Comparing Executive Directors to Vice Presidents
Executive directors work directly for a board of directors to look after the company, help devise business goals and implement strategies throughout the organization. Vice presidents, on the other hand, use the goals as given them by the board to increase the company's bottom line. Below is information about these two executive professions along with some job outlook figures.
|Job Title||Educational Requirements||Median Salary (2017)*||Job Growth (2014-2024)**|
|Executive Director||Master's degree preferred||$77,404||6% (top executives)|
|Vice President||Master's degree preferred||$123,865 (VP of operations)||6% (top executives)|
Sources: *PayScale.com, **U.S. Bureau of Labor Statistics
Responsibilities of Executive Directors vs. Vice Presidents
Both of these positions are considered upper management for any company, business or college. They both are tasked with designing the future success of an organization from the top down. Executive directors answer to the board of directors and usually work with them to design the company's mission, goals, and strategies. Vice presidents, on the other hand, are hired by the director to deploy the mission and run the company's day-to-day actions. Their main efforts are to keep the company profitable and expand the business.
The board of directors of any company must hire someone to run the company and help them with the big decisions that will affect not only employees but investors as well. The board looks out for investors' interests first and thus needs an executive director who can find the proper employees to meet the goals as set by the board. Most executive directors are the public face of the company. They meet regularly with various groups including the board, other executives, and staff who will direct operations throughout management.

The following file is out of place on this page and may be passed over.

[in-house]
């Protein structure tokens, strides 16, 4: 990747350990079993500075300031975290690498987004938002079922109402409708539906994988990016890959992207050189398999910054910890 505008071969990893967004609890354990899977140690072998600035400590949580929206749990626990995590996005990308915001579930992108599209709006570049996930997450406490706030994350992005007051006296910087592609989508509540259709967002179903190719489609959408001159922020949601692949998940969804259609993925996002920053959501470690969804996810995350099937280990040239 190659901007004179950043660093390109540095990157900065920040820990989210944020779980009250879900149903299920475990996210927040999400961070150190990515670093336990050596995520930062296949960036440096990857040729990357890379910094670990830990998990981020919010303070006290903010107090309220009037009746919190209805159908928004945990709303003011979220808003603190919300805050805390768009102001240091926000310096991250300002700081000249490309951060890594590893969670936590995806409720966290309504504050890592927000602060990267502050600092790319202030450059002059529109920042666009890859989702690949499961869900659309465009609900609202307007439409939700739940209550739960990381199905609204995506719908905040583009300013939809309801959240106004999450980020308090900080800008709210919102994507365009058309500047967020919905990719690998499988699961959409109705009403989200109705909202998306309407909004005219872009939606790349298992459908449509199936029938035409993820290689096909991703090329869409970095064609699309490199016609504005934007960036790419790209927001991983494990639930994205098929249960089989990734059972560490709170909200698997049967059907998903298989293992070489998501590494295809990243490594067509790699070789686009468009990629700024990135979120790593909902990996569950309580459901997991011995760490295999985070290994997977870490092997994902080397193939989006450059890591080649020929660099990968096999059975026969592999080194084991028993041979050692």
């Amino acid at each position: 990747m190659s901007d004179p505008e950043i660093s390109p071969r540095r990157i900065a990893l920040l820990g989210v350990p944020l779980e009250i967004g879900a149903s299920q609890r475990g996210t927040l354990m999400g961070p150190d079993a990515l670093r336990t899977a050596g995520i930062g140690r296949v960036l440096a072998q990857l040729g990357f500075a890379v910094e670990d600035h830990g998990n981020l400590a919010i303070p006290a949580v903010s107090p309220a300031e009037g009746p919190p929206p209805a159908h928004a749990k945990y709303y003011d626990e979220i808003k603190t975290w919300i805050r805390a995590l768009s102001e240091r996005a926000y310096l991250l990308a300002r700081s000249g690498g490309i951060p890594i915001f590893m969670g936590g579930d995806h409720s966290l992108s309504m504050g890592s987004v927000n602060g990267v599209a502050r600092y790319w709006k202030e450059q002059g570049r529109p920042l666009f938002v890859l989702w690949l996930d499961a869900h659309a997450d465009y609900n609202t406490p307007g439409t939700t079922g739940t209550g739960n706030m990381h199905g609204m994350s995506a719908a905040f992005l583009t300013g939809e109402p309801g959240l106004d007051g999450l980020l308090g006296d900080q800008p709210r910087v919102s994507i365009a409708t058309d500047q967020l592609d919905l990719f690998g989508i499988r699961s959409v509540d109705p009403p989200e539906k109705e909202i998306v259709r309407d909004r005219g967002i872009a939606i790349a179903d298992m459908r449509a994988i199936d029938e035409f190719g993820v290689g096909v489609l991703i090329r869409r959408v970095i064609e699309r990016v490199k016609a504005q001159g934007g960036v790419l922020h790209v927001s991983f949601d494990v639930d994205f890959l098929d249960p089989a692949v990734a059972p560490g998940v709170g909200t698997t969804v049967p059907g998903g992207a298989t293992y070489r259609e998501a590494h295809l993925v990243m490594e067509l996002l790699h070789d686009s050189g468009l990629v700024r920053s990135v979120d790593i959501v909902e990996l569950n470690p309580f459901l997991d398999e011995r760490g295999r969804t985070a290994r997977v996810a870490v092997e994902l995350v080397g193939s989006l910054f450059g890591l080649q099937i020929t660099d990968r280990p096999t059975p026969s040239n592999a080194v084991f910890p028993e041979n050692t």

Job responsibilities of an executive director include:
- Keeping current on the latest changes in the business culture
- Mediating work assignments with lower management and board directors
- Presenting strategies, changes or updates to various groups
- Promoting new team members, concepts or alterations to the public
Vice presidents, especially those in charge of operations, answer to the executive director and are tasked by them to run the company's daily activities. They look after buying and selling, client building and ways to expand the business. They are goal driven based on the latest data and company surveys and must be able to see new trends and make adjustments to keep the company in the forefront. VPs are the liaisons between the staff, management, board, and vendors keeping everyone informed and on the same schedule. These executives meet regularly with any design staff as well as the sales force for updates and assessing trend changes.
Job responsibilities of a vice president include:
- Teaching and mentoring junior executives and department directors
- Brainstorming with art directors and graphic designers
- Working under schedule and budget deadlines
- Collaborating with vendors on outside programs and projects
Those excited by the management of businesses in careers like an executive director, might find similar responsibilities in the realm of postsecondary school administration. Also, those looking to direct a company's day-to-day activities as a vice president, might look into becoming a sales manager running a force to sell the company brand.